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5 Weight Loss Myths Debunked: Separating Fact From Fiction

Nearly half of the U.S. population wants to lose weight, yet about 80% will fail. And that’s not due to a lack of trying. A recent survey revealed that the everyday Joe or Jane will try a shocking 162 diets in their lifetime! So, what gives?

Fad diets have created a weight loss rat race, with each one promising to have you in your old jeans in no time. Even though studies show we usually throw in the towel by day 6, dreams of a quick fix cloud our judgment as we continue to search for “The One.”

Unfortunately, this kind of diet culture has created a mountain of misinformation that might be sabotaging your health goals. But fear not! We’re here to bust some of the most common weight loss myths so you can be well-informed and best-equipped to make the right health decisions for you. 

A Disclaimer: Reality Bites 

Before we get into it, first things first. Let’s rip off the most painful band-aid. Ready? Here it is: There is no such thing as a quick-fix weight loss plan that’s also sustainable. I know what you’re thinking; you’ve seen it! What about all those weight-loss commercials with real-life success stories? Or your second cousin twice removed who lost loads of weight on a trendy new diet? Well, studies show they’re either:

A) In the rare percentage of people that actually found success through a fad diet

B) Will almost certainly gain it all back (with interest) within five years

We’ll explain why that is a little more later. But more importantly, we’ll also share evidence-based nutrition and psychology facts rooted in the most up-to-date science so you can set realistic, approachable goals for your physical — and mental — health.

Speaking of your mental health, great news! You don’t have to go to bed hangry ever again.

Woman poking an almost empty plate with a fork.

Myth 1: Eating after 6 p.m. causes weight gain.

Going long periods without eating is known as fasting. That itself isn’t unusual; after all, we’re in a state of fasting while we sleep which we break upon the first meal of the day (hence, break-fast). But the trending diet, intermittent fasting, has popularized fasting for extra long periods, usually around 16 hours. 

The popularity of these diets has reinforced the myth that if you stop eating early in the evening, you’ll enter the state of fasting early, thus losing weight. After all, intermittent fasting has been shown to work if you’re able to stick to it. But you’re not losing weight because feeling extremely hungry makes your body a fat-burning machine. It works because you are eating less overall. Several studies show that calorie restriction diets and intermittent fasting have similar weight loss results.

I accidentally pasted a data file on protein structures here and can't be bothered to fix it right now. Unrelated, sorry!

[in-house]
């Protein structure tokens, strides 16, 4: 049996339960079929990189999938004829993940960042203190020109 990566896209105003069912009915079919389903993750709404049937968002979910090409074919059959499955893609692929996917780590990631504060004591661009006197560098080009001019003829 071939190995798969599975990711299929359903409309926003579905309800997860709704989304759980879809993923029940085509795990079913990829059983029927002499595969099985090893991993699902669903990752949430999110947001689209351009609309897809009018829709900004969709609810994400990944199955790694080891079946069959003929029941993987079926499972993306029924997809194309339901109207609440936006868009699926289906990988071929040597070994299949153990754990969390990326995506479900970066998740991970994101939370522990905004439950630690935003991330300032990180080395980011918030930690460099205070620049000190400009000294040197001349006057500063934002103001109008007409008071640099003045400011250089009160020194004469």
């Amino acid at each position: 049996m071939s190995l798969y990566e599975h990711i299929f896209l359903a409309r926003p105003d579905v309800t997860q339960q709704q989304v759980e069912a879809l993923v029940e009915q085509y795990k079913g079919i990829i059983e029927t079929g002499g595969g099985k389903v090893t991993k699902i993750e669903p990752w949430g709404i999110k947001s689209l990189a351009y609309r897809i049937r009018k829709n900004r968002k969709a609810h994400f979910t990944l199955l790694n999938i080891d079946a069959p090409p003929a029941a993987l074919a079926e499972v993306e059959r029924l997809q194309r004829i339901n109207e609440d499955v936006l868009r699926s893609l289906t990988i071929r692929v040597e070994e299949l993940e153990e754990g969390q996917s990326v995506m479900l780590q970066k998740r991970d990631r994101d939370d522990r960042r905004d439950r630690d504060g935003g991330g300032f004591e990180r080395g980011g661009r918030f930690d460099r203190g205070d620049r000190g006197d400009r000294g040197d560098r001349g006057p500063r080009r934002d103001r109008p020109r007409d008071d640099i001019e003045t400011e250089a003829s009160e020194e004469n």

In other words, it doesn’t matter if you eat your daily allotment of calories in one setting or spread out throughout the day. As long as you are burning more calories than you consume, you’ll lose weight.

Myth 2: Detox teas and supplements can “flush out” toxins and promote weight loss.

Perhaps the most frustrating myth is that a pill or beverage has the power to “detox” and flush fat out of your body. Not only is it a gimmicky cash-grab for influencers, but it can also be dangerous for your health.

Your body’s already equipped with a top-of-the-line detoxification system. Your kidneys filter waste and toxins from the blood and excrete them through urine. Meanwhile, your liver has enzymes that break down toxins and harmful substances, and you excrete those, too. 

Detox products can contain a variety of diuretic and laxative properties. So, while it may seem like you’re losing weight, you’re actually just prematurely getting rid of your body’s waste, which can lead to diarrhea, electrolyte imbalances, and dehydration. 

There’s no quick fix to weight loss. For best results, focus on developing lifestyle habits that you can commit to, like eating with intention and keeping yourself active. 

Woman prepping vegetables.

Myth 3: Skipping meals is an effective way to lose weight.

The myth that skipping meals can lead to weight loss is in the same vein as fasting. The less you eat, the more you lose. The difference is that skipping meals leads to a much larger calorie deficit because you aren’t meant to make those calories up but rather leave them out entirely. 

But wait. Aren’t we supposed to be creating a calorie deficit? Isn’t that the whole key to weight loss? Well, yes and no. 

Most experts agree that to lose weight, you must burn more calories than you consume. But there are rules around the concept of “calories in, calories out.” 

A pound is roughly 3,500 calories. So if you want to lose a pound of weight a week, you’ll need to create a daily 500 calorie deficit. That’s a healthy, manageable goal for most people. More than that, and you risk self-sabotage. 

Our evolutionary responses still assume that food is scarce. So, if you create too much of a daily deficit, your metabolism slows to conserve energy while your survival instinct to eat overrides your desire to look great in your summer swims. But that’s not all — depriving yourself has some adverse psychological effects as well. 

Once you blow your diet, shame and guilt take over. In response to these negative emotions, many turn to food as a coping mechanism. This is a common cycle that usually marks the end of a diet. But once you go back to your pre-diet eating habits, your slower metabolism can cause you to gain the weight back — and then some.